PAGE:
Environment-Friendly Cooling Using Nickel-Titanium Shape Memory Alloys

In today’s world, cooling is a very important process. The challenge for the future is to carry out cooling that is not harmful to the climate, and facilitates the conservation of natural resources. Professors Stefan Seelecke and Andreas Schütze from Saarland University have used cooling systems that use shape memory alloys, also referred to as ‘artificial muscles’ or ‘metal muscles.

In collaboration with researchers based in Bochum, they are developing a novel cooling process where nickel-titanium ‘muscles’ are used for the transfer of heat and cold. Tests have provided results that are being utilized to form a prototype cooling circuit, to be employed to augment the cooling process efficiency. For the past three years, the project has been funded by the German Research Foundation (DFG). The DFG has consented to release 500,000 euros as additional funds, raising the total project funding to 950,000 euros.

Cooling occurs all over the world. Refrigerators are run 24/7, offices are being cooled by air conditioners, and computers and motors run in a smooth manner because of cooling systems. Population growth and climate change increase the demand for cooling. However, a higher number of cooling systems means not only more expenditure, but also an increase in electricity consumption. This results in a greater emission of greenhouse gases into the environment, and an accelerated global warming effect.

An environment-friendly cooling approach has been developed by engineers Stefan Seelecke and Andreas Schütze and their research groups, in collaboration with material scientists Gunther Eggeler and Jan Frenzel at Ruhr University Bochum. The process being developed does not use environment-harming refrigerants, and consumes less energy as compared to the existing cooling technologies.

In our systems, shape memory alloys (SMAs) are used to remove heat. Shape memory means that wires or sheets made from a nickel-titanium alloy have a certain ability to remember their original shape: if they undergo deformation, they will return to their earlier shape. So they are able to tense and flex like muscles. The fact that they absorb and release heat when they do so is something we exploit to achieve cooling.

Stefan Seelecke, Professor for Intelligent Material Systems, Saarland University

The lattice structure of a nickel-titanium wire or sheet changes and generates strain inside the material when the wire or sheet is pulled in tension, or otherwise deformed. This altering of the crystal structure, referred to phase transition, heats up the shape memory alloy. The stressed sample experiences considerable cooling, a temperature 20 degrees less than the ambient temperature when the sample is permitted to relax after reaching the environment temperature level.

The basic idea was to remove heat from a space – like the interior of a refrigerator – by allowing a pre-stressed, super-elastic shape memory material to relax and thus cool significantly. The heat taken up in this process is then released externally to the surroundings. The SMA is then re-stressed in the surroundings, thereby raising its temperature, before the cycle begins again.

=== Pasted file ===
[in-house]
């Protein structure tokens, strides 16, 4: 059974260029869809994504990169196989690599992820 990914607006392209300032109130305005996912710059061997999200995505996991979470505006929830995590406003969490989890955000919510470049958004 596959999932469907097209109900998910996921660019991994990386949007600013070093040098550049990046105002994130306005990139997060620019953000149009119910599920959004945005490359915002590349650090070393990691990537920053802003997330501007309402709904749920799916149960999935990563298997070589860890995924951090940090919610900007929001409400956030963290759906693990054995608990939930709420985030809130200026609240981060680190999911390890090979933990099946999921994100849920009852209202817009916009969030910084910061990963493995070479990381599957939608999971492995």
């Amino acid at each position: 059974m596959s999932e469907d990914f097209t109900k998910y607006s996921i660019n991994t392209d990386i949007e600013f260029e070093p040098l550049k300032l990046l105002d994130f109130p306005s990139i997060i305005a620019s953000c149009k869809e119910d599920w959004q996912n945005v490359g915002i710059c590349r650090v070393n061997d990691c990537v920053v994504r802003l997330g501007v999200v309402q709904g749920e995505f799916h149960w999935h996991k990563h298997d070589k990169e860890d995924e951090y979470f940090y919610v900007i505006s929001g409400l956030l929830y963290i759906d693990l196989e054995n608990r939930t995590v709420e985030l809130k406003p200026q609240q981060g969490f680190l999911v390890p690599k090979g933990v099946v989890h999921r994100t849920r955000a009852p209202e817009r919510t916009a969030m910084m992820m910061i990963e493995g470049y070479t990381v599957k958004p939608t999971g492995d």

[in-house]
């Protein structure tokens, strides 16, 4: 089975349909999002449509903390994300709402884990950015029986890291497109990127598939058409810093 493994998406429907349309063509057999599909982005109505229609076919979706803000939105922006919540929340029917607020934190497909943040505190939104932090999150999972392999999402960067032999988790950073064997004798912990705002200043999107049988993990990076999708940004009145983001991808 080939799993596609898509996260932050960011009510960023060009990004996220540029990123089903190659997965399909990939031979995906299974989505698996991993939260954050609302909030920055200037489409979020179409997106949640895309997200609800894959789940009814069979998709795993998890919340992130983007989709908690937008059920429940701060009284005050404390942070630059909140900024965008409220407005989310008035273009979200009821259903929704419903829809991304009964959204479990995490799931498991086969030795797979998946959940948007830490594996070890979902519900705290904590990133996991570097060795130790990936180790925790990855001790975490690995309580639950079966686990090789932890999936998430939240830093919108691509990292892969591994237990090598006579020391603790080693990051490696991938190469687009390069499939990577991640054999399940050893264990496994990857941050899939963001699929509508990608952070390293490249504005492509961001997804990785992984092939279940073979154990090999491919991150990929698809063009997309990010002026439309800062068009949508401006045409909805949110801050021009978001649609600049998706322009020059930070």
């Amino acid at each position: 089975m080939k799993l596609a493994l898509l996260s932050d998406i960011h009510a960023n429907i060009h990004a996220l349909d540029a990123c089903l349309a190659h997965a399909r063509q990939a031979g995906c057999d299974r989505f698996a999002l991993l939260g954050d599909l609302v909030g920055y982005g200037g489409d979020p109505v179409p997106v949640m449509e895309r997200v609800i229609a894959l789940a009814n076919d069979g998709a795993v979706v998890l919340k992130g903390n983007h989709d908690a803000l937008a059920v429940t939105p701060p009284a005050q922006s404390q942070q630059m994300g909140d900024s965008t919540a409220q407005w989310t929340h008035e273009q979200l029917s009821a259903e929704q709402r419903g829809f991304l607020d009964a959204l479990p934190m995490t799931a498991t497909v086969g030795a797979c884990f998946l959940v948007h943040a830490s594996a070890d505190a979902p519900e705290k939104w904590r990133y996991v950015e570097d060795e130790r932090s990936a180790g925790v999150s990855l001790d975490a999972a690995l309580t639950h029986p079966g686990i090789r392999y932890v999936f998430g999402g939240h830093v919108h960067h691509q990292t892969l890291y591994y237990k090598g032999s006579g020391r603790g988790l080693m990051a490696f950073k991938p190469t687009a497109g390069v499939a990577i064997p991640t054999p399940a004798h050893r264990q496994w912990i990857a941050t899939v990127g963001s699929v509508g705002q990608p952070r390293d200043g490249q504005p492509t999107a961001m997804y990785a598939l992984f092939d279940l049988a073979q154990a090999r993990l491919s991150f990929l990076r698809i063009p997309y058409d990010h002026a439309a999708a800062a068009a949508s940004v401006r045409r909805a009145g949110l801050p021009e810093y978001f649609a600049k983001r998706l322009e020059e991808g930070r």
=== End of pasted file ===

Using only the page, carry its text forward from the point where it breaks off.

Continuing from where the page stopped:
Stefan Seelecke, Professor for Intelligent Material Systems, Saarland University

The researchers at Saarland University and the Center for Mechatronics and Automation Technology (ZeMA) in Saarbrücken have undertaken modeling and experimental studies. They have demonstrated that this cooling approach is workable, and can be practically used. They employed a model system to optimize the cooling process efficiency, by examining factors such as the amount of deformation the material has to undergo to realize a specific cooling temperature, or whether the effectiveness of the process depends on the cooling rate – slow cooling or rapid cooling. In order to precisely analyze how the heating stage and cooling stage go on, a thermal imaging camera was utilized.

We’re currently using these results to construct an optimized prototype for an air-cooling system. We are creating a cooling cycle in which hot air passes over one side of a rotating bundle of shape memory wires. Multiple wires are used in order to enhance cooling power. The bundle is mechanically stressed on one side as it rotates, thus heating up the SMA wires, as it rotates further the SMA relaxes and cools. The air to be cooled is guided past the cold wire bundle, thus cooling an adjacent space.

Professor Schütze, Measurement Technology Lab, ZeMA

At present, the group of engineers are fine tuning the method to optimize its efficiency.

Further optimization of the cooling process will involve modeling all component stages and then refining these models by comparing the predictions with experimental results. The data from the modeling and experimental work should allow us to determine the ideal number of shape memory wires for our rotating wire bundle as well as the optimum speed of rotation.

Stefan Seelecke, Professor for Intelligent Material Systems, Saarland University

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